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Paper: Low depth mining in Estonian oil shale deposit-Abbau von Ölschiefer in Estland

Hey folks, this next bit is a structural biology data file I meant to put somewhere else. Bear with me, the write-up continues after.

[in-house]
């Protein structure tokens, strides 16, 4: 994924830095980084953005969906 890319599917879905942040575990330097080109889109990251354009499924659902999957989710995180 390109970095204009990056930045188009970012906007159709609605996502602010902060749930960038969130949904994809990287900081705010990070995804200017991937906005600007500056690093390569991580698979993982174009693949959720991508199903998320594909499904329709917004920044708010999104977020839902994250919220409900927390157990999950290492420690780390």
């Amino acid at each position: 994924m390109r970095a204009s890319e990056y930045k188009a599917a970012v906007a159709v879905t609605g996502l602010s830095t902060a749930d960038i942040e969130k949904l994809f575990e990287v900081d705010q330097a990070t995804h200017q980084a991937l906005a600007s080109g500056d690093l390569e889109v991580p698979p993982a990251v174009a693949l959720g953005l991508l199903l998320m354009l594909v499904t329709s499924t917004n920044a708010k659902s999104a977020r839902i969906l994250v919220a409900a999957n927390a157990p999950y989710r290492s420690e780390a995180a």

http://www.minest.ee/miningtxt: LOW DEPHT MINING IN ESTONIAN OIL SHALE DEPOSIT ABBAU VON ÖLSCHIEFER IN ESTLAND In diesem Beitrag wird die Ölschiefergewinnung in Estland vorgestellt. Besonders wird eingegangen auf die Geologie der Lagerstätte, die Ölschiefergewinnung und -verwendung sowie auf Umweltbeeinflussungen. Weitere Schwerpunkte sind der Bergbau unter Tage und der zugehörige Versatz. The paper gives an overview of oil shale mining in Estonia. Following topics are presented: oil shale mining production, utilization, geological information, impacts to the environment, underground mining and aspects of backfilling underground mines. INTRODUCTION Oil shale is primary mineral resource in Estonia which has been mined for more than 80 years. During that period approximately 1 billion tonnes of oil shale has been extracted from estimated 5 billion tonnes of resources. Mineable reserve is currently about 1,5 billion tonnes (Valgma, 2003). Oil shale mining peaked in 1980 when more than 30 millions tonnes of oil shale were mined annually. Last few years the annual output has stayed between 11 and 14 millions tonnes per year. Estonian oil shale production makes 70% of world’s oil shale production 1 and two thirds of Estonia’s total mineral production. Oil shale consumers are primary power plants and shale oil plants what consume approximately 85% and 15% of oil shale respectively. In addition, oil shale is supplied for cement industry. Oil shale covers over half of Estonia’s primary power resources (Fig. 1). About 99% of electric power and a large share of thermal power are produced from oil shale. Therefore main goal of the oil shale industry is to preserve its competitive ability in the market of power resources. Relatively cheap and not very complicated oil shale mining with sufficient resources is capable to guarantee this competitiveness in the nearest decades. All oil shale mining enterprises have belonged to the Eesti Põlevkivi (Estonian Oil Shale Company) group which has 3 subsidiaries. In addition to surface and underground mines, Põlevkivi Raudtee Ltd. (a railway enterprise) and Mäetehnika Ltd. (Mining Machinery Enterprise) also belong to the group. However, past few years Eesti Põlevkivi does not have a monopolistic status as owner all mining fields. Shale oil and cement producers have opened new mining fields as well. Like any kind of mining activity, oil shale mining has great influence to regions environment as well. The area affected by oil shale surface and underground mining is over 400 km 2 (almost 1% of Estonia’s territory). About 220 km 2 of this mining area lies underground. On that area number of ground subsidences have occurred. The scale of subsidences depends on mining depth and used technologies. Mining influences region’s hydrology but as experienced, the influence is temporary. Besides to the mining activity, more serious impact 1 Excluding tar sands Kolloquium: Schacht, Strecke und Tunnel 2005. TU Bergakademie Freiberg, 14-15 April, Freiberg / Sachsen 2 to the environment is caused by waste deposits from oil shale processing and energy production residues as ash and semi coke. ESTONIAN OIL SHALE DEPOSIT Baltic oil shale area covers about fifty thousand square kilometres and includes the Estonia and Leningrad deposits and Tapa occurrences, of which the first two are commercially exploited. Estonia deposit is one of the largest commercially exploited oil shale deposits in the world with its total resources exceeding 5 billion tonnes of oil shale (Valgma, 1999). The oil shale bed lies in the form of a flat bed having a small inclination (2-3 m per km) in southern direction. The commercially important part of oil shale is deposited in a single mineable layer with thickness of 2,5 to 3,8 m in depth of 3 to 100 m in area of 2700 km 2 . The oil shale layers occur among the limestone interlayers in Kukruse Regional Stage of the Middle Ordovician (O2kk). It is a stratified sedimentary rock, rich in organic matter. The commercial oil shale bed and immediate roof consists of oil shale and limestone layers (Fig. 2). The main roof consists of carbonate rocks of various thicknesses. The characteristics of the individual oil shale and limestone seams are quite different. The compressive strength of oil shale is 20-40 MPa and that of limestone is 40-80 MPa. The strength of the rock increases in the southward direction. The volume density is 1,5-1,8 Mg/m 3 and 2,2-2,6 Mg/m 3 respectively. The calorific value of dry oil shale is 7,5-18,8 MJ/kg depending of the seam and the area in the deposit (Pastarus & Nikitin, 2002). OIL SHALE MINING Oil shale mining in Estonia started in 1916; it was extracted in surface mines using the opencast method. Underground mining started in 1922. Room-and-pillar mining, which is the only underground oil shale mining method today, was started in 1960. During the years 1971-2001 in some mines longwall mining with shearers was used. In total ten oil shale surface mine and thirteen underground mines have been in operation. Today two surface mines (Aidu and Narva with Sirgala) and two underground mines (Viru and Estonia) are in operation (Fig. 3) (Valgma, 2003). Surface mining is carried out in open casts with maximum overburden thickness of 30 m. Draglines with 90 m boom length and 15 m 3 bucket size are used for the overburden removal. Hard overburden consists of limestone layers and is blasted before excavation. Oil shale layers are blasted as well or broken by ripping. Excavated rock is transported with 40 and 60 tonnes trucks to the processing or crushing plant depending on opencast. Distance vary from 3 to 8 km. Open casts drainage system is based on drainage drifts which are drifted before the open cast is opened, about 3-5 m deeper from the bottom of oil shale seam. Underground oil shale mines operate in the depth from 40 to 70 m. Mining field are opened with vertical shafts and ramps (Fig. 4). For the main hoisting ramps with belt conveyors are used. In auxiliary shaft cage hoisting is used. In Viru underground mine only rail transportation is used. In Estonia underground mine rail transportation is for staff and equipment, excavated rock is transported by conveyors. In 2004 an inclined shaft was built to replace in the nearest future inefficient rail transportation in Estonia mine. The field of an underground oil shale mine is divided into panels by the panel drifts. Panels are subdivided into mining blocks, approximately 300-350 m in width and from 600 to 800 m in length each (Fig. 5). Mining blocks usually consist of two semi blocks with 6 m width collecting drift. Rooms and drifts height corresponds to the thickness of the commercial oil Kolloquium: Schacht, Strecke und Tunnel 2005. TU Bergakademie Freiberg, 14-15 April, Freiberg / Sachsen 3 shale bed, approximately 2,8 m. The width of the room is determined by the stability of the immediate roof. The latter is very stable when the room is 6-10 m wide. In this case, bolting must still support the immediate roof. The pillars are arranged in a singular grid. Actual mining practice has shown that pillars with a square cross-section suit best. The cross-sectional area of the pillars is 30-40 m 2 , depending on the mining depth. Room-and- pillar mining system gives an extraction factor of 70–80% (Pastarus & Nikitin, 2002). The main operations carried out in rooms include undercutting, drilling of blast holes, blasting, loading of excavated rock on the conveyor and roof bolting. Loading and transportation of excavated rock in face is carried out by powerful LHD machines with diesel drive like TORO and WAGNER. The average productivity of such technology is 1500 m 3 of rock mass per day. The main problems are the high number of blasting operations, low mobility and concentration of loading works due to the small entry advance rates (EAR), about 1,5-1,7 m per blasting (Nikitin & Sabanov, 2005). IMPROVED TECHNOLOGY OVERVIEW Currently tests are carried out for applying improved underground mining technology. The new mining technology is based on improved drilling-and-blasting method to move from packaged to underground bulk emulsion explosives (Nobelit 2000), from 2.0 m to 4.0 m borehole length with large boreholes to gain free space instead of undercutting (Fig. 6) and to automatization of roof drilling-bolting process with roof bolting machine. The old undercutting technology based on bottom cutting with the help of the cutter (Ural-33) which gives horizontal cut into the bottom layer A, 15 cm high and 1,7 to 1,8 m deep. The new technology is based on 6 large hole drilling with SMAG machine into the central oil shale layer C, up to 4,7 m deep with 3x280 mm diameter. Roof bolter and face drilling machines are operating with remote controls that provide higher safety conditions on a working place (Nikitin & Sabanov, 2005). GROUND SUBSIDENCE AND BACKFILLING Currently no backfilling is used in underground oil shale mines. Pillars with cross-sectional area 30-40 m 2 secure the roof stability during the excavation and are predicted to last at least 100 years. In the evolving period of room-and-pillar mining method, pillars with different dimensions were used and some of them have been collapsed causing ground subsidence. To increase the output of mines few decades ago, cross-sectional area of pillars was decreased so that pillars should last only two or five years, until a block was extracted. The ground above these areas is not stable having higher probability for ground subsidence. There have been 73 registered cases of ground subsidence caused by the collapse of pillars in the underground mining area. Most of them were test sections in the mines and were performed in the middle of low valued area (Fig. 7). In total there have been mined over 400 blocks with area more than 100 km 2 (Pastarus & Nikitin, 2002). Unexpected subsidences have occurred mostly in short period after mining. Late subsidences have been caused by breakage of drifts or adits roof (Fig. 8). One of the reasons has been low depth (5 to 8 m) of drift being close to the outcrop area of oil shale seam where both, oil shale and roof rocks have been weathered. This problem was best investigated during a railway construction on old mine area (Fig. 9). Three hectares of underground mine was cut down to the bottom of mine and backfilled with limestone. Experiences from these sites show that best solution for low depth mines is re-mining complete volume of the mine and dense backfilling. There are opposite examples where this principle has been ignored. Collapses have occurred in the areas of parking, sporting and rural squares caused by drifts Kolloquium: Schacht, Strecke und Tunnel 2005. TU Bergakademie Freiberg, 14-15 April, Freiberg / Sachsen 4 close to ground, week roof and impact from ground transport which all are results of ignoring planning rules. All undermined areas have been originally separated from building areas. About twenty years ago were investigated opportunities to evolve backfilling technology in underground mines. Suitable backfilling mixture was worked out consisting of oil shale ash and sand. Some test machines to fill rooms were put in operation. The technology was not evolved because it was not economic. More economical was to increase pillars dimensions, i.e. more losses, to secure ground stability. Today, when environmental aspects have a great impact on mining and energy industry, possibilities of backfilling should be reconsidered. The amount of oil shale ash emitted from power plants is annually 5-6 millions tonnes (0,45 tonne ash from 1 tonne of oil shale). The ash is mixed with water and pumped to landfill sites. By year 2010 these landfills must be closed and dry ash removal system evolved in power plants. Here is worth considering taking oil shale ash underground mines as backfilling material. Annually about 100 thousand tonnes of fly ash is used in construction material industry and agriculture. In oil shale preparation plants limestone is extracted from excavated rock. Approximately 0,4 tonne of limestone is extracted from 1 tonne of excavated rock. It makes 4,5-5,5 million tonnes annually. Waste limestone is suitable to use as aggregate in civil engineering but there are lack of consumers within feasible distance. A good example is a transport company who hauls wood to the furniture factory in the area and uses the same trucks to haul the limestone aggregate for road construction, keeping costs down in this way. Separation plants have crushing-screening equipment to produce aggregates but most of it is still deposited in heaps nearby preparation plants. Both, oil shale ash and waste limestone could be used as backfilling material underground mines. The distance between power plants and mines is 50 km. Today empty trains return to mine from power plant. In case of backfilling, train can transport ash on return trip. In Estonia underground mine recently new ramp was opened to replace auxiliary shaft and underground rail transportation. The auxiliary shaft can be used to take ash or prepared backfill underground and in rail drifts can be placed conveyors for backfill transportation. In mining blocks backfilling operations can start when block is nearly extracted. Bolts to support immediate roof are reusable and removed when the mining is finished in the block. It means that backfilling must be made at the same time with bolts removal. There are a number of environmental, economical and technological aspects to be considered in case of backfilling but basically mineral recourse is brought back in its native environment after the extraction of a useful matter of it. Because oil shale doesn’t have today such a high value what would make backfilling economic, needs the issue to be approached from an other side: besides depositing residues on the ground and paying pollution tax, power plants could pay for mines taking ash underground as backfill. At the same time mines can benefit from decreasing dimensions of pillars or extracting pillars entirely. CONCLUSIONS Oil shale mining continues in Estonia at least next twenty years and has therefore strategic importance in energy production in the nearest future. Therefore main goal of the oil shale industry is to preserve its competitive ability in the market of power resources. Today Kolloquium: Schacht, Strecke und Tunnel 2005. TU Bergakademie Freiberg, 14-15 April, Freiberg / Sachsen 5 relatively cheap and not very complicated oil shale mining is capable to guarantee this competitiveness but when to look forward, in the future must be paid extra to recover consequences of oil shale mining and processing. Oil shale ash landfill sites (over 10 km 2 ) need to be monitored and maintained with certain extension in the future. Pillars in underground mines are predicted to last 100 years but when they start to collapse, then expenditures must be made to recover ground subsidence in certain areas. Experiences show that best solution for activity on top of low depth mines is re-mining complete volume of the mine and dense backfilling. One possible solution to reduce post-mining impacts is backfilling underground oil shale mines with oil shale ash. This can help to eliminate two major negative impacts of oil shale mining and energy production: ground subsidence and landfill sites for ash. ACKNOWLEDGEMENTS Support for the topic was provided by: Deutsche Bundesstiftung Umwelt Estonian Science Foundation, Grant No. 5913 REFERENCES: 1. Valgma, I. 2003. Estonian oil shale resources calculated by GIS method. Oil Shale. 2003. Vol. 20. No. 3. P. 404-411. 2. Pastarus, J-R., Nikitin, O. 2002. Methods of mining block stability analysis for room- and-pillar mining with continuous miner in Estonian oil shale mines. Proc. Of the 7 th International Symposium on Environmental Issues and Waste Management in Energy and mineral Production (SWEMP 2002). Cagliari, Italy, 7-10 October 2002, P. 667-682. 3. Valgma, I. 1999. Mapping potential area of underground subsidence in Estonian underground oil shale mining district. 2 nd International Scientific Research Conference „Environment. Technology. Resources” in Rezekne, Latvia June 25-27, 1999, P. 227- 232. 4. Nikitin, O., Sabanov, S., 2005. Immediate roof stability analysis for new room-and- pillar mining technology in “Estonia” mine. In: Proc. 5th International conference “Environment. Technology. Resources", Rezekne, June 16-18, 2005 (in print). Kolloquium: Schacht, Strecke und Tunnel 2005. TU Bergakademie Freiberg, 14-15 April, Freiberg / Sachsen 6 Figure 1. Balance of Estonia’s primary power resources Figure 2. Cross-section of commercial oil shale bed. The oil shale layers of the commercial bed are marked with capital letters (from bottom upwards A, B, C, D, E, F). Kolloquium: Schacht, Strecke und Tunnel 2005. TU Bergakademie Freiberg, 14-15 April, Freiberg / Sachsen 7 Figure 3. Estonian oil shale deposit Kolloquium: Schacht, Strecke und Tunnel 2005. TU Bergakademie Freiberg, 14-15 April, Freiberg / Sachsen 8 Figure 4. Underground oil shale mine. Pillar Chain conveyor 140 -180 m 4 m Belt conveyor Collection drift Tail drift 140 -180 m 600 - 800 m LHD Figure 5. Principal layout of a room-and-pillar mining block Kolloquium: Schacht, Strecke und Tunnel 2005. TU Bergakademie Freiberg, 14-15 April, Freiberg / Sachsen 9 Figure 6. The new blasting pattern Figure 7. Typical pond in the mould of room and pillar section subsidence Figure 8. Collaps of drift close to the outcrop area Kolloquium: Schacht, Strecke und Tunnel 2005. TU Bergakademie Freiberg, 14-15 April, Freiberg / Sachsen 10 Figure 9. Opened drift in railway construction site